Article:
• First – there’s a lesson to be learned about how we should see the authority of the Bible. The question of slavery is settled – it’s wrong -despite what the Bible does undoubtedly say in some places. But it’s easy to fall into some of the same traps when we look at other issues that continue to be the source of dispute. You can probably find a Bible verse to support any point of view if you look hard enough (and particularly if you distort things in the way the people did the story of the Curse of Ham.)
  • Second – and linked to the first point – everything wasn’t settled by the time the Bible was completed. It took almost 1900 years before people saw that slavery was definitely not Christian. It would be really easy if we could turn to the Bible and read the answers clearly to every moral dilemma in the world. If there was an index at the back where you could look things up where it said
    • Abortion – definitely wrong
    • Same Sex marriage – that’s OK
    • Assisted suicide – no you can’t do that
    • Women priests – of course that’s fine
    • Genetically modified crops – No – what are you thinking
    • Eating meat – that’s OK so long as it’s not pork. (Oh that one is actually in there – put another sausage on the barbecue for me)

(By the way that’s not necessarily my view on those issues it’s just by way of illustration)

But the Bible isn’t like that. New moral problems will keep coming up and the Bible will give us guidance but in a lot of cases the answer won’t be straightforward and there’ll be differences of opinion. But not all opinions are ultimately as good as each other. Slavery is wrong.

  • Third – and most important – we need the wisdom to try and discern what’s the right thing in the light of Jesus’ teachings. It’s no good saying – well Jesus didn’t speak against it so it’s OK like some people did about slavery. Or on the other side – well Jesus didn’t speak in favour of it so it’s wrong.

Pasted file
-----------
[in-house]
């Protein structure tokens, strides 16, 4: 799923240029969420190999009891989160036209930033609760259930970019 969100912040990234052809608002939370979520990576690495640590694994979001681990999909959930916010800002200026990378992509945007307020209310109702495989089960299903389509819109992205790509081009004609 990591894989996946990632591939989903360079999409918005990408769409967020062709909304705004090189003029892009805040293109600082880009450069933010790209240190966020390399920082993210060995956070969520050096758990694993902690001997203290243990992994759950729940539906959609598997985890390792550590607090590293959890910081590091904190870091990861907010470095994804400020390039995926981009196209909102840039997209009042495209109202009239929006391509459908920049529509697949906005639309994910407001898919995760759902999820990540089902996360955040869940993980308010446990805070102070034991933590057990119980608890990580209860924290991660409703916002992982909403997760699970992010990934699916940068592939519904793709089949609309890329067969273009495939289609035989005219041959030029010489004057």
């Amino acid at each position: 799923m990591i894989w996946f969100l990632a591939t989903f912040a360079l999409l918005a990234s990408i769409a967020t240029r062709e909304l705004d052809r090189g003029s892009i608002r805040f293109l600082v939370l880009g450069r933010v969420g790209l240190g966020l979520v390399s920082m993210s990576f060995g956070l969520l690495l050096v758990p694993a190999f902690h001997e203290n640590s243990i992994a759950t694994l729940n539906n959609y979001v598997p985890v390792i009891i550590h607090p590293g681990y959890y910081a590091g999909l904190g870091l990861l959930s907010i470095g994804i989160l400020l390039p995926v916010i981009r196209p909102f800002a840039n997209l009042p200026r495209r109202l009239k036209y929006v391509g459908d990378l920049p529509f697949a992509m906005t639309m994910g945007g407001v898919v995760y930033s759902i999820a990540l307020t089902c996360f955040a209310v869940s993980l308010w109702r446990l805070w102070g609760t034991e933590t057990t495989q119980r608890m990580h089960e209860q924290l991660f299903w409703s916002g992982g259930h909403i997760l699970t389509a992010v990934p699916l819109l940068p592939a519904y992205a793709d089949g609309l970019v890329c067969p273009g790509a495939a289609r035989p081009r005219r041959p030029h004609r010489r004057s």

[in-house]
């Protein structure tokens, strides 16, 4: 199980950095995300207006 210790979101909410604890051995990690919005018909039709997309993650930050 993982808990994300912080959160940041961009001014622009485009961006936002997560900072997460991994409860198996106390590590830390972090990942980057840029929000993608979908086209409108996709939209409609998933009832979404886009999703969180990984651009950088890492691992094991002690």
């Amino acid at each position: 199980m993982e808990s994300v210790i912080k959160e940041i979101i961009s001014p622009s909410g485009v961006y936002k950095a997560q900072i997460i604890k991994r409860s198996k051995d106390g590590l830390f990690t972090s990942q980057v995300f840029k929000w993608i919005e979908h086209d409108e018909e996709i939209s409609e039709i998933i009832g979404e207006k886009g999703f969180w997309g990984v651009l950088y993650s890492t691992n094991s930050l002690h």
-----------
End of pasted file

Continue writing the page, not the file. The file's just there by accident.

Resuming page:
Neither is it any good saying well let’s listen to what Paul had to say – we’ve just heard that you can use Paul’s writings to support both sides of the slavery argument. You pays your money and you take your choice of one verse texts out of context.

No – we’ve got to try and work things out for ourselves based on what Jesus did say.

We need to use our God given intelligence to figure out what is right and wrong and we need to treat the Bible with care.

Our final hymn is another hymn that came out of slavery in the USA – Steal Away to Jesus

Steal away, steal away,
steal away to Jesus!
Steal away, steal away home,
I ain’t got long to stay here.

Steal away, steal away,
steal away to Jesus!
Steal away, steal away home,
I ain’t got long to stay here.

My Lord, He calls me,
He calls me by the thunder;
The trumpet sounds within my soul;
I ain’t got long to stay here.

Steal away, steal away,
steal away to Jesus!
Steal away, steal away home,
I ain’t got long to stay here.

The grace

The grace of our Lord Jesus Christ,

and the love of God,

and the fellowship of the Holy Spirit

be with us all now

and for evermore.


Quiz answers

1Who wrote the anti-slavery novel ‘Uncle Tom’s Cabin’?Harriet Beecher Stowe
2Who was the leader of the Slave revolt in Rome in the first century BC? Spartacus
3What is the most famous hymn written by John Newton, a former slave ship captain?Amazing Grace
4What did a galley slave do?Row a boat
5What was the title of Alex Haley’s 1976 book about the slave Kunta Kinte?Roots
6Which singer had a hit with ‘Slave to Love’ in 1985?Bryan Ferry
7Who directed the 1997 film about a slave ship ‘Amistad’?Steven Spielberg
8For which city was abolitionist William Wilberforce MP?Hull
9What was the title of the film that won the Best Picture Oscar in 2014?12 Years a Slave    
10What was the name of the slave trader whose statue was torn down and pushed into Bristol harbour in 2020?Edward Colston